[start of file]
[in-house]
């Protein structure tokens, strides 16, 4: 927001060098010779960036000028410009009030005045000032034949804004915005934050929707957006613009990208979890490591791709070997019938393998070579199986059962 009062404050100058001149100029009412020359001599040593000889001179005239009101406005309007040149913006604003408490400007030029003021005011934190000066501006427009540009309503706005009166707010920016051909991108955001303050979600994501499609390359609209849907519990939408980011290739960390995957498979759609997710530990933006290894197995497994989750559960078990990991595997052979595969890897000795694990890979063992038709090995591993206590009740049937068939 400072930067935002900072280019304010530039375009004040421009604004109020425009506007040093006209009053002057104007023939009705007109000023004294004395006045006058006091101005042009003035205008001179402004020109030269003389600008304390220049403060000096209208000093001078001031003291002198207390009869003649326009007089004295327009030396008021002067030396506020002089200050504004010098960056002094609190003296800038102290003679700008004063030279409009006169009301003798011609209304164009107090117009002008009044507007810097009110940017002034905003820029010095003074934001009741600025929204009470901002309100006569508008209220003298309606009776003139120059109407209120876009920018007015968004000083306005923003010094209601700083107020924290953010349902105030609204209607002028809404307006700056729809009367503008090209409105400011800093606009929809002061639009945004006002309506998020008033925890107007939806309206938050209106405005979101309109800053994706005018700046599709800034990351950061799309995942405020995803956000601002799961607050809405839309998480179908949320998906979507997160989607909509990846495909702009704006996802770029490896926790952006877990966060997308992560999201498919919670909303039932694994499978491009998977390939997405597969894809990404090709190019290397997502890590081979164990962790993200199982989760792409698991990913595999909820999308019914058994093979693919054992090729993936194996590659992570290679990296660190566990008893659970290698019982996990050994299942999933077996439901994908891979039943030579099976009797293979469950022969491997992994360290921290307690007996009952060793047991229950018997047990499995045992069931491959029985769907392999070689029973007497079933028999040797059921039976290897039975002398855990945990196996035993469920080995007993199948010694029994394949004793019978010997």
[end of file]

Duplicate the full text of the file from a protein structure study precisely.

[in-house]
């Protein structure tokens, strides 16, 4: 927001060098010779960036000028410009009030005045000032034949804004915005934050929707957006613009990208979890490591791709070997019938393998070579199986059962 009062404050100058001149100029009412020359001599040593000889001179005239009101406005309007040149913006604003408490400007030029003021005011934190000066501006427009540009309503706005009166707010920016051909991108955001303050979600994501499609390359609209849907519990939408980011290739960390995957498979759609997710530990933006290894197995497994989750559960078990990991595997052979595969890897000795694990890979063992038709090995591993206590009740049937068939 400072930067935002900072280019304010530039375009004040421009604004109020425009506007040093006209009053002057104007023939009705007109000023004294004395006045006058006091101005042009003035205008001179402004020109030269003389600008304390220049403060000096209208000093001078001031003291002198207390009869003649326009007089004295327009030396008021002067030396506020002089200050504004010098960056002094609190003296800038102290003679700008004063030279409009006169009301003798011609209304164009107090117009002008009044507007810097009110940017002034905003820029010095003074934001009741600025929204009470901002309100006569508008209220003298309606009776003139120059109407209120876009920018007015968004000083306005923003010094209601700083107020924290953010349902105030609204209607002028809404307006700056729809009367503008090209409105400011800093606009929809002061639009945004006002309506998020008033925890107007939806309206938050209106405005979101309109800053994706005018700046599709800034990351950061799309995942405020995803956000601002799961607050809405839309998480179908949320998906979507997160989607909509990846495909702009704006996802770029490896926790952006877990966060997308992560999201498919919670909303039932694994499978491009998977390939997405597969894809990404090709190019290397997502890590081979164990962790993200199982989760792409698991990913595999909820999308019914058994093979693919054992090729993936194996590659992570290679990296660190566990008893659970290698019982996990050994299942999933077996439901994908891979039943030579099976009797293979469950022969491997992994360290921290307690007996009952060793047991229950018997047990499995045992069931491959029985769907392999070689029973007497079933028999040797059921039976290897039975002398855990945990196996035993469920080995007993199948010694029994394949004793019978010997």